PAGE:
Technology News

British Airways reports computer problems affecting check-in

(3 days ago)
British Airways said on Twitter on Wednesday it is experiencing some "system issues" and "online check-in is down" as some passengers reported that planes operated by the company were not taking off from London's Heathrow Airport.

Apple iCloud Data in China is Being Stored By a State-Run Telco

(3 days ago)
Six months ago Apple caused controversy by announcing its intentions to move Chinese users' iCloud keys out of the US and into China, in order to comply with Chinese law. From a report: Now, that data, which includes emails, text messages and pictures, is being looked after by government-owned mobile operator China Telecom. And users and human rights activists alike have big concerns. The move has unsurprisingly been praised by state media, with Chinese consumers being told they can now expect faster speeds and greater connectivity. But as comments on Weibo (China's equivalent of Twitter) reveal, users have major privacy worries, claiming the government -- known for its extreme citizen surveillance methods -- will now be able to check personal data whenever it wishes.Read more of this story at Slashdot.

U.S. tech enforcer says will read 'closely' EU statement on Google

(3 days ago)
The head of the U.S. Federal Trade Commission, which has investigated Alphabet's Google in the past for abuse of web dominance, said on Wednesday he would take a close look at Europe's recent decision to fine the company 4.34 billion euros ($5 billion).

Hyundai sets up showroom on Amazon

(3 days ago)
Hyundai Motor Co said on Wednesday it will set up a showroom on Amazon.com that will help car buyers book test drives, check dealer inventories and compare pricing and reviews.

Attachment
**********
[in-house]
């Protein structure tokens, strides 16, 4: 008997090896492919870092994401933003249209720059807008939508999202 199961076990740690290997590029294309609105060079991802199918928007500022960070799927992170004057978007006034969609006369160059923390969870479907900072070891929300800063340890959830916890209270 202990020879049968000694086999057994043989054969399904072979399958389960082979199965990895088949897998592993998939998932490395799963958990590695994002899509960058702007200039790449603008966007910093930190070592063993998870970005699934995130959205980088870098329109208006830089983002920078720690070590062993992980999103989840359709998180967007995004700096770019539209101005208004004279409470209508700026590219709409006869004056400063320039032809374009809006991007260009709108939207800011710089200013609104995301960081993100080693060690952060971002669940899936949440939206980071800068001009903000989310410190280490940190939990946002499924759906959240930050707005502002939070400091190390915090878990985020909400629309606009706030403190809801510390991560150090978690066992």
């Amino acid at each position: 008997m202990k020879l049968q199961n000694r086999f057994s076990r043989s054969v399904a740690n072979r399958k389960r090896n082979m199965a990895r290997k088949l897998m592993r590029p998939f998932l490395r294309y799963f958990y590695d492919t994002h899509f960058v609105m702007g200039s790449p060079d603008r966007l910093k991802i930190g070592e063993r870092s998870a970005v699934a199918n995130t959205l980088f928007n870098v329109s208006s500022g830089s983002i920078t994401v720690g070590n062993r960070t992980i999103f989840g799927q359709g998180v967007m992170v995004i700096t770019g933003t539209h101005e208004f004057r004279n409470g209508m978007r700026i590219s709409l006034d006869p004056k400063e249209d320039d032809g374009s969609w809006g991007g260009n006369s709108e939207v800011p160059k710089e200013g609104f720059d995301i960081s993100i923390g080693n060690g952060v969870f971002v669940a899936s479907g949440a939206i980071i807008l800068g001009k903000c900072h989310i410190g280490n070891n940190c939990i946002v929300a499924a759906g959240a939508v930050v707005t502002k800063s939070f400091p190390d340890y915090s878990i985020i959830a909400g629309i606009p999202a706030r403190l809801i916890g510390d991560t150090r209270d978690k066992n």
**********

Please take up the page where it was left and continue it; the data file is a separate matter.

U.S. tech enforcer says will read 'closely' EU statement on Google

(3 days ago)
The head of the U.S. Federal Trade Commission, which has investigated Alphabet's Google in the past for abuse of web dominance, said on Wednesday he would take a close look at Europe's recent decision to fine the company 4.34 billion euros ($5 billion).

Hyundai sets up showroom on Amazon

(3 days ago)
Hyundai Motor Co said on Wednesday it will set up a showroom on Amazon.com that will help car buyers book test drives, check dealer inventories and compare pricing and reviews.

Blue Origin Pushed Its Rocket 'To Its Limits' With High-Altitude Emergency Abort Test

(3 days ago)
Blue Origin pulled off another successful test launch today, landing both the New Shepard rocket -- a reusable vehicle designed to take tourists to the edge of space and back -- and capsule after flight. From a report: The company ignited the capsule's emergency motor after it had separated from the rocket, pushing the spacecraft up to a top altitude of around 74 miles -- a new record for Blue Origin. The firing also caused the capsule to sustain up to 10 Gs during the test, but Blue Origin host Ariane Cornell said "that is well within what humans can take, especially for such a short spurt of time." [...] The rocket which went up today is the third New Shepard vehicle that the company has ever flown. The first one flew to a super high altitude in April 2015, but the booster was unable to land back on Earth after flight. The second iteration of the vehicle was much more successful, however. Blue Origin launched and landed the rocket and booster a total of five times before retiring the system. This third New Shepard has already done two launches and landings, and it sports some upgrades over its predecessors. For instance, this one actually has windows in the crew capsule; the second vehicle had its windows painted on. Blue Origin is building even more vehicles to carry passengers, though there isn't a firm date for when the first crewed flights will occur. The company's president Rob Meyerson has estimated that the first test passengers could fly as soon as this year, while[..]